Senator Norm Coleman often runs afoul of conservatives as a moderate Minnesotan, but today he’s proving why he makes such an intelligent ally. Coleman plans to introduce legislation to expand oil and nuclear energy production in the US. In a message sent out to Minnesota bloggers this morning, his campaign elaborates on Coleman’s plan:

Yesterday Senator Coleman delivered a speech on the floor of the Senate where he outlined his new, comprehensive energy bill that aims to bring energy prices down. Notably, this legislation includes increased domestic drilling, more nuclear energy, clean coal technology and an increased use of renewable fuels.

I know that several of you are interested in both increasing domestic oil production and investing in more nuclear energy, so below you will find information on how Senator Coleman’s legislation would help in these areas.

Increased Domestic Drilling

With an estimated 2.8 million barrels of oil and 12 trillion cubic feet of natural gas sitting under the Outer Continental Shelf, Senator Coleman feels it is essential that we tap this unused resource. As a way to lower oil prices. Unlike Democrats like Al Franken, Senator Coleman knows that with an ever-increasing demand for oil, the only way to see a decrease in the price-per-barrel is to increase the supply. This has the potential to offset foreign oil imports by as much as $145 billion dollars. This bill would give governors of affected coastal states a say in the matter and would allow them to negotiate deals that are in the best interests of their citizens.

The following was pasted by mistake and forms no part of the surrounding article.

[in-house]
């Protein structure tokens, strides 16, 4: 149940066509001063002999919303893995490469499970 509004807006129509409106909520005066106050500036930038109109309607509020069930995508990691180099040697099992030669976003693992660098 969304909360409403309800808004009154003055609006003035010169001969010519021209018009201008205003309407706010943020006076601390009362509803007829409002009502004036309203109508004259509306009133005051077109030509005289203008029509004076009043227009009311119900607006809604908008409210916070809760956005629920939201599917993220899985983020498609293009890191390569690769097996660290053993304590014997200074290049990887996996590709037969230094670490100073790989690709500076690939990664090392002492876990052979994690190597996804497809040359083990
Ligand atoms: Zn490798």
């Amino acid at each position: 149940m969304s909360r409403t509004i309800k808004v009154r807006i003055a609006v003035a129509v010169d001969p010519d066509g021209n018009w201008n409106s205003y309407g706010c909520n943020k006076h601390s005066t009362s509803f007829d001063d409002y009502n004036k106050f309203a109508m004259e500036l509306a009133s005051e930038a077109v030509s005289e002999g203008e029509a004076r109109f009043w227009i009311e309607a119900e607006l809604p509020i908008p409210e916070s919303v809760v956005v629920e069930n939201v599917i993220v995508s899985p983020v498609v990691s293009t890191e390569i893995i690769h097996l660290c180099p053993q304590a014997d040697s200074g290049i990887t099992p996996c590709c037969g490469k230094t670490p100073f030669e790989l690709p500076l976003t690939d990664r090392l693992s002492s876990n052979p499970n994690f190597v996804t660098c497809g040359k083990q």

Investing In More Nuclear Energy

As Senator Coleman is fond of saying, “the French are not braver than we are” when it comes to investing in nuclear. Senator Coleman’s legislation would implement a tax credit and loan guarantee system for nuclear production as well as training for an expanded nuclear workforce. And, he has been a strong advocate for lifting Minnesota’s moratorium on expanding nuclear power.

If passed, this legislation would go a long to help bring energy prices down and go a long way in securing our energy independence.

We will, of course, need to see the details. Of special interest is how willing Coleman will be to opening up federal lands for exploration and drilling. He has opposed ANWR drilling in the past, and he probably will continue to do so, but if we can get enough production from continental resources, ANWR could wait for another debate later down the road.

Coleman has apparently understood the opportunity that this energy crisis has provided to both parties to finally establish a rational plan to secure the energy necessary for our standard of living. Using nuclear, coal, and oil resources within our own borders, we can alleviate the supply problems we currently face within a few years — and action along these lines might prompt current production to rise in an attempt to dissuade us from becoming more independent, resulting in price declines in the near term. Using our own resources will put less money in the pockets of those who fund terrorism against American and Western interests and therefore make the nation more secure.

Norm Coleman may not be as conservative as some would like, but he is a pragmatist. If he delivers on this effort, he will have shown his worth to the GOP once again. Hopefully, he can convince members of both parties to participate in a sensible and long-overdue approach to energy policy — and maybe get John McCain to explicitly back this effort.